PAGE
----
Open access peer-reviewed chapter

Molecular Docking Analysis: Interaction Studies of Natural Compounds to Anti-inflammatory Targets

By Rina Herowati and Gunawan Pamudji Widodo

Submitted: October 18th 2016Reviewed: March 20th 2017Published: August 30th 2017

DOI: 10.5772/intechopen.68666

Downloaded: 1002

Abstract

A variety of compounds from medicinal plants have been reported to possess anti-inflammatory properties. Selected natural compounds that exhibit anti-inflammatory properties were subjected to docking simulation using AutoDock Vina to investigate their interaction modes to the potential macromolecular targets. The docking was performed using different molecular targets, i.e., cyclooxygenase-2, phospholipase A2, NF-κB inhibitor, and interleukin-1 receptor. It revealed that flavonoids have the highest affinity to the macromolecular targets (the lowest binding energy values) and the highest consistency of interaction model. Some terpenoids were identified to have potential inhibitor of phospholipase A2.

Keywords

  • molecular docking analysis
  • natural compounds
  • anti-inflammatory
  • Autodock Vina

1. Introduction

Inflammation is the body defense system in response to the pathogens and injury. During the inflammation process, various inflammatory mediators are synthesized and secreted from cells and generate many cellular effects [1]. Uncontrolled inflammation lead to several chronic diseases such as cardiovascular disease, arthritis, asthma, type 2 diabetes mellitus, and cancer. To relieve inflammatory responses, nonsteroidal anti-inflammatory drugs (NSAIDs) and steroids are widely used. NSAIDs possess anti-inflammatory effect by inhibit cyclooxygenase (COX) enzyme. However, their long-term use causes gastrointestinal toxicity due to nonselective inhibition of COX-1 and COX-2 [2]. Glucocorticoids decrease the transcription of proinflammatory cytokines and chemokines and increase the transcription of anti-inflammatory cytokines, resulting in strong anti-inflammatory activity. However, their benefits are limited by the variety of systemic side effects and the development of resistance after chronic use. Thus, developing new drug candidates from natural products is greatly interesting [3].

In medicinal plants, many natural compounds, such as flavonoids, terpenoids, alkaloids, and saponin, have been reported to have in vitro as well as in vivo anti-inflammatory activity [4]. The mechanism of action and molecular target of various natural compounds needs to be studied for constructing a structure activity relationship. Molecular docking analysis can be conducted to study the interaction of these natural compounds with various molecular targets of anti-inflammatory activity. Further, the structure-activity relationship can be used to develop new derivative natural compounds with higher anti-inflammatory activity. This research aims to determine the model of interactions between the natural compounds with anti-inflammatory molecular target by molecular docking analysis. These natural compounds were used as the subjects in this study, with the cyclooxygenase-2 (COX-2), phospholipase A2, NF-κB–inducing kinase (NIK), and interleukin receptor (IRAK) as the molecular targets. The molecular docking analysis was conducted using Autodock Vina.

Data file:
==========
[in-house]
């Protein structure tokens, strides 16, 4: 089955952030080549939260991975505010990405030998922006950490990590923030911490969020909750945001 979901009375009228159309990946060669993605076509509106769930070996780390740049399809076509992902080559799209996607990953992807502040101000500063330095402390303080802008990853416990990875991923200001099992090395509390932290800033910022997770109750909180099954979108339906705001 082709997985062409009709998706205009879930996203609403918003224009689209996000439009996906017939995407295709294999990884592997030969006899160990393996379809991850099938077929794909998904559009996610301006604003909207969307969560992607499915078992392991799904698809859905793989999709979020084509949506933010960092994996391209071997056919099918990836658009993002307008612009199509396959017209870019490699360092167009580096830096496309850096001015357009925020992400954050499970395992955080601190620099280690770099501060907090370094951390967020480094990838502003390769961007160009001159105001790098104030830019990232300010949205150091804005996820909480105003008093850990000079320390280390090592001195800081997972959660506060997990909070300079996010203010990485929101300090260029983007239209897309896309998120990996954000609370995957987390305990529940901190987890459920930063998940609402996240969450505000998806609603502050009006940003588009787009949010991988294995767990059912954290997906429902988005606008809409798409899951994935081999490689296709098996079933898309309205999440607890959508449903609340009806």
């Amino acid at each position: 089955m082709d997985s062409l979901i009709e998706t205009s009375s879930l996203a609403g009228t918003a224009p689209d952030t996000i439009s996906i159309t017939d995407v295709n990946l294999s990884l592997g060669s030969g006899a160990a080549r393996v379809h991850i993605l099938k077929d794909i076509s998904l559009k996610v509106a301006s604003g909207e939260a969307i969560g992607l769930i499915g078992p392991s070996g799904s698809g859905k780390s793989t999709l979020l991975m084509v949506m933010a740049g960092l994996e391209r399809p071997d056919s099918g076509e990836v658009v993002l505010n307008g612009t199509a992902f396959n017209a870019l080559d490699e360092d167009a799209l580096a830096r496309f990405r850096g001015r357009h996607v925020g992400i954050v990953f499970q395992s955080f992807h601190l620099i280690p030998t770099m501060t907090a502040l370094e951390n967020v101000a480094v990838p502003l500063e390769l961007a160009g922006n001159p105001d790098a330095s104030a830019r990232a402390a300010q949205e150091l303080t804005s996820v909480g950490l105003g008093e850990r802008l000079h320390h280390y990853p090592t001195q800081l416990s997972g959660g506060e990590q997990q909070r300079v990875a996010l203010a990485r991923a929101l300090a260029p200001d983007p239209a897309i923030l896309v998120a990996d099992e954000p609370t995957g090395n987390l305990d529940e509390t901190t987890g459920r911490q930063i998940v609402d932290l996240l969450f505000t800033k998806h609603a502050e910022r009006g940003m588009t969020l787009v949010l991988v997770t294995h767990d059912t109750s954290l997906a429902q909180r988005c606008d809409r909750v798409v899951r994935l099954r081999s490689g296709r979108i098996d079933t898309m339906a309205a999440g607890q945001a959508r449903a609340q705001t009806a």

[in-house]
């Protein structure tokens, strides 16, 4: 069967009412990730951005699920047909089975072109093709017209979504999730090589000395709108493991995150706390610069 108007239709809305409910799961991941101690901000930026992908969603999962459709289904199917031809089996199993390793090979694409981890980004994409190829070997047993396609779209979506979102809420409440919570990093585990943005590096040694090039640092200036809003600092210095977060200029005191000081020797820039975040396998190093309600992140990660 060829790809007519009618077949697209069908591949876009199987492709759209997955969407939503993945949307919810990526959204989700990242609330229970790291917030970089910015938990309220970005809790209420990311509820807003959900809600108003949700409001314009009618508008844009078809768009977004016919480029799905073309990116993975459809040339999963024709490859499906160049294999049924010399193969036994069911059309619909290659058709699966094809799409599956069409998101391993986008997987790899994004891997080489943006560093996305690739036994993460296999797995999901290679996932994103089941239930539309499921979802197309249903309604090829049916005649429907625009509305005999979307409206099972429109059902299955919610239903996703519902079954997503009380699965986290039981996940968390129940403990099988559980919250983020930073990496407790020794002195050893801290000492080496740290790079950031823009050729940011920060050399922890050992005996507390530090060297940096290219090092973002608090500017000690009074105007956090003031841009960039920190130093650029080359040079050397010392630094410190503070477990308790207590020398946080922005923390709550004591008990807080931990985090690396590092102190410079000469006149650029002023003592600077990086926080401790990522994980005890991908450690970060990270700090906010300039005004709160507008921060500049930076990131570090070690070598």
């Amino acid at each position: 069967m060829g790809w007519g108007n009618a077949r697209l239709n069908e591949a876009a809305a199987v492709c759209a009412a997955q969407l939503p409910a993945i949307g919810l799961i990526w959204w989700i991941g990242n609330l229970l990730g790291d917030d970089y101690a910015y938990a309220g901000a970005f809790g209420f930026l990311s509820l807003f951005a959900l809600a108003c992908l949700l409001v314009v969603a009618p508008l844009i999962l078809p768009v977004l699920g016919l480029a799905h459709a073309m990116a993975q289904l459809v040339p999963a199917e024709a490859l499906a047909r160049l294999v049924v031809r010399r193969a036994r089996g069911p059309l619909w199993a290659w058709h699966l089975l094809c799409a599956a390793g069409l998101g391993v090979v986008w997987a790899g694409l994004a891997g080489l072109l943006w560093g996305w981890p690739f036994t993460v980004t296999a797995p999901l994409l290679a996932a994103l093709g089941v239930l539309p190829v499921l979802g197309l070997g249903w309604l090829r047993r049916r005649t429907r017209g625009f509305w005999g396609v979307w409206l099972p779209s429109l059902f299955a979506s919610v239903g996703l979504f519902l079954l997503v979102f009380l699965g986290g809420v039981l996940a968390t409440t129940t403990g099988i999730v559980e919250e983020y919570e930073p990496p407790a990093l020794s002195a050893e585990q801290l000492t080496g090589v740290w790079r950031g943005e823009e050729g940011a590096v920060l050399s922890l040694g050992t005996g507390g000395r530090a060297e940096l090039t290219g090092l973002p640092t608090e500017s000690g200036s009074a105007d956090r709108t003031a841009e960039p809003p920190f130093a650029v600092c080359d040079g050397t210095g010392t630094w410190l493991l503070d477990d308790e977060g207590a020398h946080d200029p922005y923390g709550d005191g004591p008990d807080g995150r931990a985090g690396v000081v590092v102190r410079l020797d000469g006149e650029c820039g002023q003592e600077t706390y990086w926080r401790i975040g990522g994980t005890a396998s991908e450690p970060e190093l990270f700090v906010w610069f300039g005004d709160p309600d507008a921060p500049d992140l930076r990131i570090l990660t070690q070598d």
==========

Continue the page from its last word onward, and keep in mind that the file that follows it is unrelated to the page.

2. Molecular targets of anti-inflammatory agents

2.1. Cyclooxygenase-2 (COX-2)

The COX enzymes (COX-1 and COX-2) catalyze the biosynthesis of prostaglandins, prostacylins and thromboxanes, from arachidonic acid. COX-1 is constitutively expressed in most tissues, while COX-2 is expressed in specific tissues and is induced by cytokine and growth hormones. COX-1 possesses regulatory effects on platelet aggregation and gastric mucous biosynthesis, while COX-2 is involved in pathological conditions such as inflammation, pain, and fever. NSAIDs possess their anti-inflammatory activity by inhibition of COX-1 and COX-2. Prolonged inhibition of COX-1 in the gastrointestinal system causes gastrointestinal tract injury due to ulcer formation and gastric bleeding. Coxibs, the COX-2 selective inhibitor, were designed to inhibit COX-2 over COX-1, to obtain desired anti-inflammatory activity with minimal gastric toxicity side effect [5].

COX-1 and COX-2 were almost identical, despite of the residues of Ile434, His513, and Ile523 in COX-1, while in COX-2 were Val434, Arg513, and Val523. These differences result in a volume increasing of the COX-2 active site and additional side pocket off the main channel. The structures of coxibs consist of diaryl heterocycle with a sulfonamide or methyl sulfone moiety, which will bind to the side pocket of COX-2 to provide isoform-selective inhibition [6].

2.2. Phospholipase A2 (PLA2)

Phopholipase A2 (PLA2) enzymes are required to increase the level of arachidonic acid for metabolism and biosynthesis of eicosanoid under physiological condition as well as in inflammatory cell activation. PLA2 superfamily consists of cytosolic calcium dependent PLA2 (cPLA2), cytosolic calcium-independent PLA2 (iPLA2), and secreted PLA2 (sPLA2). iPLA2 is constitutively generating a low level of free fatty acids with relatively minimal specificity for the particular esterified fatty acid. cPLA2 hydrolysis arachidonic acid-containing phospholipids, leading to the production of proinflammatory eicosanoids. sPLA2 is an inducible enzyme that augments cPLA2 function to control the magnitude and duration of elevated free fatty acid levels including arachidonic acid [7].

2.3. NF-κB–inducing kinase (NIK)

Nuclear factor (NF)-κB is a group of eukaryotic transcription factors that regulates the expression of gene important for immune responses. NF-κB-inducing kinase (NIK) activates NF-κB2 by promoting proteolytic processing and the generation of NF-κB transcription of the targeted gene. NIK is also required in the signaling pathways elicited by other cytokines. NIK regulates both inflammation-induced and tumor-associated angiogenesis. NIK is highly expressed in endothelial cells of tumor tissues and inflamed rheumatoid arthritis synovial tissues [8].